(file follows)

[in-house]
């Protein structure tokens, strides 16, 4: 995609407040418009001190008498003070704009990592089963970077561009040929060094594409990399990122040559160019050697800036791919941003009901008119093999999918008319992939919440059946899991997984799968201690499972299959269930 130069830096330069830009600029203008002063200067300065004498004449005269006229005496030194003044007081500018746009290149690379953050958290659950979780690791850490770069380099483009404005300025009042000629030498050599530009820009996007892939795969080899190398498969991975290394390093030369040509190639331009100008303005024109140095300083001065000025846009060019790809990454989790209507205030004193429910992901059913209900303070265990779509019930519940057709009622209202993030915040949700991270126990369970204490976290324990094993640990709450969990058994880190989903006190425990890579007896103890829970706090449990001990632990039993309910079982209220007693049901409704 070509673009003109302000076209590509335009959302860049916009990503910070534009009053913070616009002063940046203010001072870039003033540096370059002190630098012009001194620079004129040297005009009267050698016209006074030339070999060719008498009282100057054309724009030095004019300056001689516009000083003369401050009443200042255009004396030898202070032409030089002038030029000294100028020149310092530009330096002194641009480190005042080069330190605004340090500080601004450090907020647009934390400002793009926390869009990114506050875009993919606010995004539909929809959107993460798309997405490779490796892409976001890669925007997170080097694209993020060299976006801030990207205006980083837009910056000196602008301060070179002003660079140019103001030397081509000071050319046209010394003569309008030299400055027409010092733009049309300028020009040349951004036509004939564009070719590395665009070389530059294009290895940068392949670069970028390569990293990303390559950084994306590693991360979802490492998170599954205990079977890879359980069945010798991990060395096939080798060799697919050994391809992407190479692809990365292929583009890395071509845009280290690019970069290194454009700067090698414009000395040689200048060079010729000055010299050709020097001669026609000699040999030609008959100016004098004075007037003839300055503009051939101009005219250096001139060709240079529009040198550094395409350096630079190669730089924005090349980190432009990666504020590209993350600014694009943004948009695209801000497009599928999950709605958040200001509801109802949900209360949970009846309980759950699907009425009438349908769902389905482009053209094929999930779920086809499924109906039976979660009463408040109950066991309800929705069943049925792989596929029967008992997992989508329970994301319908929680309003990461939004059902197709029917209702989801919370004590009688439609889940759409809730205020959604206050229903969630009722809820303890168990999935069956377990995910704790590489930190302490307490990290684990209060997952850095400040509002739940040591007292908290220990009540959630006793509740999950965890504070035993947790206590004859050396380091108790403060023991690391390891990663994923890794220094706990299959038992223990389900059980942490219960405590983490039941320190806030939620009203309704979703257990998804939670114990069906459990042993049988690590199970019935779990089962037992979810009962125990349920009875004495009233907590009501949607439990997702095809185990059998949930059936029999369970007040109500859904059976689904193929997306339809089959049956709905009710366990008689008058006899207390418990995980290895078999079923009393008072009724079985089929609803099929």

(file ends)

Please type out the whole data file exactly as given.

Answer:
[in-house]
């Protein structure tokens, strides 16, 4: 995609407040418009001190008498003070704009990592089963970077561009040929060094594409990399990122040559160019050697800036791919941003009901008119093999999918008319992939919440059946899991997984799968201690499972299959269930 130069830096330069830009600029203008002063200067300065004498004449005269006229005496030194003044007081500018746009290149690379953050958290659950979780690791850490770069380099483009404005300025009042000629030498050599530009820009996007892939795969080899190398498969991975290394390093030369040509190639331009100008303005024109140095300083001065000025846009060019790809990454989790209507205030004193429910992901059913209900303070265990779509019930519940057709009622209202993030915040949700991270126990369970204490976290324990094993640990709450969990058994880190989903006190425990890579007896103890829970706090449990001990632990039993309910079982209220007693049901409704 070509673009003109302000076209590509335009959302860049916009990503910070534009009053913070616009002063940046203010001072870039003033540096370059002190630098012009001194620079004129040297005009009267050698016209006074030339070999060719008498009282100057054309724009030095004019300056001689516009000083003369401050009443200042255009004396030898202070032409030089002038030029000294100028020149310092530009330096002194641009480190005042080069330190605004340090500080601004450090907020647009934390400002793009926390869009990114506050875009993919606010995004539909929809959107993460798309997405490779490796892409976001890669925007997170080097694209993020060299976006801030990207205006980083837009910056000196602008301060070179002003660079140019103001030397081509000071050319046209010394003569309008030299400055027409010092733009049309300028020009040349951004036509004939564009070719590395665009070389530059294009290895940068392949670069970028390569990293990303390559950084994306590693991360979802490492998170599954205990079977890879359980069945010798991990060395096939080798060799697919050994391809992407190479692809990365292929583009890395071509845009280290690019970069290194454009700067090698414009000395040689200048060079010729000055010299050709020097001669026609000699040999030609008959100016004098004075007037003839300055503009051939101009005219250096001139060709240079529009040198550094395409350096630079190669730089924005090349980190432009990666504020590209993350600014694009943004948009695209801000497009599928999950709605958040200001509801109802949900209360949970009846309980759950699907009425009438349908769902389905482009053209094929999930779920086809499924109906039976979660009463408040109950066991309800929705069943049925792989596929029967008992997992989508329970994301319908929680309003990461939004059902197709029917209702989801919370004590009688439609889940759409809730205020959604206050229903969630009722809820303890168990999935069956377990995910704790590489930190302490307490990290684990209060997952850095400040509002739940040591007292908290220990009540959630006793509740999950965890504070035993947790206590004859050396380091108790403060023991690391390891990663994923890794220094706990299959038992223990389900059980942490219960405590983490039941320190806030939620009203309704979703257990998804939670114990069906459990042993049988690590199970019935779990089962037992979810009962125990349920009875004495009233907590009501949607439990997702095809185990059998949930059936029999369970007040109500859904059976689904193929997306339809089959049956709905009710366990008689008058006899207390418990995980290895078999079923009393008072009724079985089929609803099929």